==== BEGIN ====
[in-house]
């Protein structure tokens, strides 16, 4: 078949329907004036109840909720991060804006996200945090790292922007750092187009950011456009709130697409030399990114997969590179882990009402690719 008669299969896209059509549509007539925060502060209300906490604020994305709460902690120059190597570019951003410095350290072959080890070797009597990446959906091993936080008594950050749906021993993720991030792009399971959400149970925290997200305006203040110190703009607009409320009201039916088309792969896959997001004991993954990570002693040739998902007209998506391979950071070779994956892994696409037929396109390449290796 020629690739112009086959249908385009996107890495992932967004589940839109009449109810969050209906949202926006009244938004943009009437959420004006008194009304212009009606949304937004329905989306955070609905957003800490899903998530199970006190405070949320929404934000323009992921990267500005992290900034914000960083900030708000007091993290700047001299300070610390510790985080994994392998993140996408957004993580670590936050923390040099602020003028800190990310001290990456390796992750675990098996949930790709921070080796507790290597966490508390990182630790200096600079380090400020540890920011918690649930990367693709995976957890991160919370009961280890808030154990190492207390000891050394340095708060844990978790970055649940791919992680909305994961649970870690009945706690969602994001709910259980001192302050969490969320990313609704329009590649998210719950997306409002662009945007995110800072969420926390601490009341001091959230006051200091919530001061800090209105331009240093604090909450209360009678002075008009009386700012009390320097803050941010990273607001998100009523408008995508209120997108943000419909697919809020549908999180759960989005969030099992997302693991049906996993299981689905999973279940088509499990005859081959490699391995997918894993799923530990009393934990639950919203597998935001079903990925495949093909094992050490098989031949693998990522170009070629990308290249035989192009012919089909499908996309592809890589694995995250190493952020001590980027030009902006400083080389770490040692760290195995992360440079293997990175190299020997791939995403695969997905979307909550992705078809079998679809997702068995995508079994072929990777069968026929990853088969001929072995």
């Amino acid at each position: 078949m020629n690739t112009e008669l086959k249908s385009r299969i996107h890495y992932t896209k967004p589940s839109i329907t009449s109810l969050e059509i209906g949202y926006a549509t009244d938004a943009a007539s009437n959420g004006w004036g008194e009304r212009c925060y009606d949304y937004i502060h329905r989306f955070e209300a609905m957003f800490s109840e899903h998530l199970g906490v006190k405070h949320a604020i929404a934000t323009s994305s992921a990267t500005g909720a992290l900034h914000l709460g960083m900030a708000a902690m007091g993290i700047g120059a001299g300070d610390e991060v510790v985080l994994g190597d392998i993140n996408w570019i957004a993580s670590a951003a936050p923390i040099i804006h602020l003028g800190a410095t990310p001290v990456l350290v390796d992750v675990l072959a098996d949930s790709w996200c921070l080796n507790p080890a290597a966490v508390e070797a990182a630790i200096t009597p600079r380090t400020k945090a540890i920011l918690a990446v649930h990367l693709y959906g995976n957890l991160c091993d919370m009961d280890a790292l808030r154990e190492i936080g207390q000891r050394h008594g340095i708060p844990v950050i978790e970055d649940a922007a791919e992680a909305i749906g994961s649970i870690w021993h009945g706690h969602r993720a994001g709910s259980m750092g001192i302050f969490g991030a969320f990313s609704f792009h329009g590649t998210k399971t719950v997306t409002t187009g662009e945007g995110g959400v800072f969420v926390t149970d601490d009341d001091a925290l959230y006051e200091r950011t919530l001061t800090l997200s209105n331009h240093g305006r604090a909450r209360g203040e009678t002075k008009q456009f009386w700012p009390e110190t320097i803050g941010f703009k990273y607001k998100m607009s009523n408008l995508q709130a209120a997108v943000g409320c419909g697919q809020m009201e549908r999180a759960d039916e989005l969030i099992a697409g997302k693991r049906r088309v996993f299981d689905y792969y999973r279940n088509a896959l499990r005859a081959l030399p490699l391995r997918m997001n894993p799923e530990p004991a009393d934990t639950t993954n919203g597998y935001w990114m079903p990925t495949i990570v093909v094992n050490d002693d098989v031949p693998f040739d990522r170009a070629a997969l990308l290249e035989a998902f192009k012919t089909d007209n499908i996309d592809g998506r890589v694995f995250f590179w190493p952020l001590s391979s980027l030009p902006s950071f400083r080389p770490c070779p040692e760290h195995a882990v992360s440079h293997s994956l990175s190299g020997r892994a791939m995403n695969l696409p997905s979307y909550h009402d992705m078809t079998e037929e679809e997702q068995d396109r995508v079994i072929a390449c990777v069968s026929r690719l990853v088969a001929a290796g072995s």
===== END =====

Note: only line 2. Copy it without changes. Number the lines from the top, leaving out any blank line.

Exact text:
């Protein structure tokens, strides 16, 4: 078949329907004036109840909720991060804006996200945090790292922007750092187009950011456009709130697409030399990114997969590179882990009402690719 008669299969896209059509549509007539925060502060209300906490604020994305709460902690120059190597570019951003410095350290072959080890070797009597990446959906091993936080008594950050749906021993993720991030792009399971959400149970925290997200305006203040110190703009607009409320009201039916088309792969896959997001004991993954990570002693040739998902007209998506391979950071070779994956892994696409037929396109390449290796 020629690739112009086959249908385009996107890495992932967004589940839109009449109810969050209906949202926006009244938004943009009437959420004006008194009304212009009606949304937004329905989306955070609905957003800490899903998530199970006190405070949320929404934000323009992921990267500005992290900034914000960083900030708000007091993290700047001299300070610390510790985080994994392998993140996408957004993580670590936050923390040099602020003028800190990310001290990456390796992750675990098996949930790709921070080796507790290597966490508390990182630790200096600079380090400020540890920011918690649930990367693709995976957890991160919370009961280890808030154990190492207390000891050394340095708060844990978790970055649940791919992680909305994961649970870690009945706690969602994001709910259980001192302050969490969320990313609704329009590649998210719950997306409002662009945007995110800072969420926390601490009341001091959230006051200091919530001061800090209105331009240093604090909450209360009678002075008009009386700012009390320097803050941010990273607001998100009523408008995508209120997108943000419909697919809020549908999180759960989005969030099992997302693991049906996993299981689905999973279940088509499990005859081959490699391995997918894993799923530990009393934990639950919203597998935001079903990925495949093909094992050490098989031949693998990522170009070629990308290249035989192009012919089909499908996309592809890589694995995250190493952020001590980027030009902006400083080389770490040692760290195995992360440079293997990175190299020997791939995403695969997905979307909550992705078809079998679809997702068995995508079994072929990777069968026929990853088969001929072995």